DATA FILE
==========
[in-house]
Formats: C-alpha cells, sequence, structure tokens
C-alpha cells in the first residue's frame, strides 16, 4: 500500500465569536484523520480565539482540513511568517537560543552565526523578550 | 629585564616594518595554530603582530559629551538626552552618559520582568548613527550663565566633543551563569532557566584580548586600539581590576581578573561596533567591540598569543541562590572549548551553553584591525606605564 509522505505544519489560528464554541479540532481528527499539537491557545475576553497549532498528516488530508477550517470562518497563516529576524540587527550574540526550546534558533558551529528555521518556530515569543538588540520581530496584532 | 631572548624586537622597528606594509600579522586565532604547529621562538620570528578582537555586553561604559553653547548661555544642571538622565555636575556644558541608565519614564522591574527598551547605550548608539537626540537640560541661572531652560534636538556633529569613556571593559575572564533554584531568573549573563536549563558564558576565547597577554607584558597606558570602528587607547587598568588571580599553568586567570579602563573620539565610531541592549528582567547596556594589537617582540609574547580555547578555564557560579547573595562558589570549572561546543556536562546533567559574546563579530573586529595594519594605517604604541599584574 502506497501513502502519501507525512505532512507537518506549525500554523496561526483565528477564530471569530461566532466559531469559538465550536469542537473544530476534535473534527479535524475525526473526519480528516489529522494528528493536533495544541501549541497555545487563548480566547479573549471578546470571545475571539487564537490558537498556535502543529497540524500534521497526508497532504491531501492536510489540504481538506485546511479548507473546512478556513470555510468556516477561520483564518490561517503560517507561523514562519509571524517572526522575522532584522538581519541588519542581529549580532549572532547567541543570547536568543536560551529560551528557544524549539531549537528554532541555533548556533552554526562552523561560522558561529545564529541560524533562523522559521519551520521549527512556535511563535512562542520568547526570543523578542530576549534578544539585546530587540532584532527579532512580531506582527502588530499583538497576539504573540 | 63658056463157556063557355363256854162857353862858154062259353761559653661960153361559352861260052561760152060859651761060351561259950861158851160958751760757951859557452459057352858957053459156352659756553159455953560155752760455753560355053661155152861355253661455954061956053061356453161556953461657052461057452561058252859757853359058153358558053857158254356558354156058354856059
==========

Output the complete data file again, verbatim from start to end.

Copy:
[in-house]
Formats: C-alpha cells, sequence, structure tokens
C-alpha cells in the first residue's frame, strides 16, 4: 500500500465569536484523520480565539482540513511568517537560543552565526523578550 | 629585564616594518595554530603582530559629551538626552552618559520582568548613527550663565566633543551563569532557566584580548586600539581590576581578573561596533567591540598569543541562590572549548551553553584591525606605564 509522505505544519489560528464554541479540532481528527499539537491557545475576553497549532498528516488530508477550517470562518497563516529576524540587527550574540526550546534558533558551529528555521518556530515569543538588540520581530496584532 | 631572548624586537622597528606594509600579522586565532604547529621562538620570528578582537555586553561604559553653547548661555544642571538622565555636575556644558541608565519614564522591574527598551547605550548608539537626540537640560541661572531652560534636538556633529569613556571593559575572564533554584531568573549573563536549563558564558576565547597577554607584558597606558570602528587607547587598568588571580599553568586567570579602563573620539565610531541592549528582567547596556594589537617582540609574547580555547578555564557560579547573595562558589570549572561546543556536562546533567559574546563579530573586529595594519594605517604604541599584574 502506497501513502502519501507525512505532512507537518506549525500554523496561526483565528477564530471569530461566532466559531469559538465550536469542537473544530476534535473534527479535524475525526473526519480528516489529522494528528493536533495544541501549541497555545487563548480566547479573549471578546470571545475571539487564537490558537498556535502543529497540524500534521497526508497532504491531501492536510489540504481538506485546511479548507473546512478556513470555510468556516477561520483564518490561517503560517507561523514562519509571524517572526522575522532584522538581519541588519542581529549580532549572532547567541543570547536568543536560551529560551528557544524549539531549537528554532541555533548556533552554526562552523561560522558561529545564529541560524533562523522559521519551520521549527512556535511563535512562542520568547526570543523578542530576549534578544539585546530587540532584532527579532512580531506582527502588530499583538497576539504573540 | 63658056463157556063557355363256854162857353862858154062259353761559653661960153361559352861260052561760152060859651761060351561259950861158851160958751760757951859557452459057352858957053459156352659756553159455953560155752760455753560355053661155152861355253661455954061956053061356453161556953461657052461057452561058252859757853359058153358558053857158254356558354156058354856059